in coding

Imagemap magic

I’ve always found HTML imagemaps to be a curiously neglected technology. They seem somehow to evoke the Web of the mid-to-late 90s, to be terribly ‘1.0’. But there’s glue in the old horse yet…

A client-side HTML imagemap lets you associate links (and via Javascript, behaviour) with regions of an image. As such, they’re a form of image metadata that can have applications including image search, Web accessibility and social networking. They’re also a poor cousin to the Web’s new vector image format, SVG. This morning I dug out some old work on this (much of which from Max, Libby, Jim all of whom btw are currently working at Joost; as am I, albeit part-time).

The first hurdle you hit when you want to play with HTML imagemaps is finding an editor that produces them. The fact that my blog post asking for MacOSX HTML imagemap editors is now top Google hit for “MacOSX HTML imagemap” pretty much says it all. Eventually I found (and paid for) one called YokMak that seems OK.

So the first experiment here, was to take a picture (of me) and make a simple HTML imagemap.

danbri being imagemapped

As a step towards treating this as re-usable metadata, here’s imagemap2svg.xslt from Max back in 2002. The results of running it with xsltproc are online: _output.svg (you need an SVG-happy browser). Firefox, Safari and Opera seem more or less happy with it (ie. they show the selected area against a pink background). This shows that imagemap data can be freed from the clutches of HTML, and repurposed. You can do similar things server-side using Apache Batik, a Java SVG toolkit. There are still a few 2002 examples floating around, showing how bits of the image can be described in RDF that includes imagemap info, and then manipulated using SVG tools driven from metadata.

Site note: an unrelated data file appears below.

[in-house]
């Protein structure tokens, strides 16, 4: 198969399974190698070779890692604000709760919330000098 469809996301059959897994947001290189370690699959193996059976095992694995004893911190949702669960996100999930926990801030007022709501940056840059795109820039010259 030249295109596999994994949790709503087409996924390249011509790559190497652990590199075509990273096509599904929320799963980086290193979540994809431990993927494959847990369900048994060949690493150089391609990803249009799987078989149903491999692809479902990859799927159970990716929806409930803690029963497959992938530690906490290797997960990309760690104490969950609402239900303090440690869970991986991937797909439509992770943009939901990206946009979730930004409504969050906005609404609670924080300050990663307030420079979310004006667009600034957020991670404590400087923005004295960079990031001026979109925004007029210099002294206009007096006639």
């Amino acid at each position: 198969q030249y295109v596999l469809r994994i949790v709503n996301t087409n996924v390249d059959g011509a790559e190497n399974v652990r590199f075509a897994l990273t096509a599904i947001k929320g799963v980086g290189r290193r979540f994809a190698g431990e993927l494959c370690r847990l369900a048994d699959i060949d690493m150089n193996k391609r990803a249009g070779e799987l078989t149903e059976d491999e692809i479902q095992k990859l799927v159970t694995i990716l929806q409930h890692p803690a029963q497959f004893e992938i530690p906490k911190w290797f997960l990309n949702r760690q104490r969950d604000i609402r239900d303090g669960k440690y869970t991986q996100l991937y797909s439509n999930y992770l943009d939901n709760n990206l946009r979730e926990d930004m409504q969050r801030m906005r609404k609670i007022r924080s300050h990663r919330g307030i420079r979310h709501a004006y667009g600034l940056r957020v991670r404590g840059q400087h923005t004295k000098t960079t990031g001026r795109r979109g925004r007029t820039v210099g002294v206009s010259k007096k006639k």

Once we have this ability to pick out a region of an image (eg. photo) and tag it, it opens up a few fun directions. In the FOAF scene a few years ago, we had fun using RDF to tag image region parts with information about the things they depicted. But we didn’t really get into questions of surface-syntax, ie. how to maker rich claims about the image area directly within the HTML markup. These days, some combination of RDFa or microformats would probably be the thing to use (or perhaps GRDDL). I’ve sent mail to the RDFa group looking for help with this (see that message for various further related-work links too).

Specifically, I’d love to have some clean HTML markup that said, not just “this area of the photo is associated with the URI http://danbri.org/”, but “this area is the Person whose openid is danbri.org, … and this area depicts the thing that is the primary topic of http://en.wikipedia.org/wiki/Eiffel_Tower”. If we had this, I think we’d have some nice tools for finding images, for explaining images to people who can’t see them, and for connecting people and social networks through codepiction.

Codepiction

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  1. I think imagemaps are neglected because people don’t see the relevance to the things they mainly want to talk about.

    Visual language is hard to input into computers, even with the GIMP, Inkscape, Tablet PCs, and scanners. Engineers naturally draw diagrams onto paper, but it gets time consuming when you sit at the computer.

    (A word about Tablet PCs: They simply do not have enough resolution. Take something you’ve hand written, or hand-drawn, and then try to reproduce it on a Tablet PC. You simply can’t do it, without drawing big. And you discover that writing big takes longer, and dramatically interrupts the flow of thought. It basically doesn’t work, for visual language. It works for art, because you have the time to zoom in, zoom out, and do detail work. But writing is different.)

    Since Christmas I have been writing “Paper Annotator,” with the idea that I can show people what I mean by “visual language.”

    You can download a slightly old version, and open up the wxPython example.

    I am indeed implementing semantic regions.

    I have a lot to say on this subject; If you’d like to talk, feel free to email me, or call me up (206.427.2545.)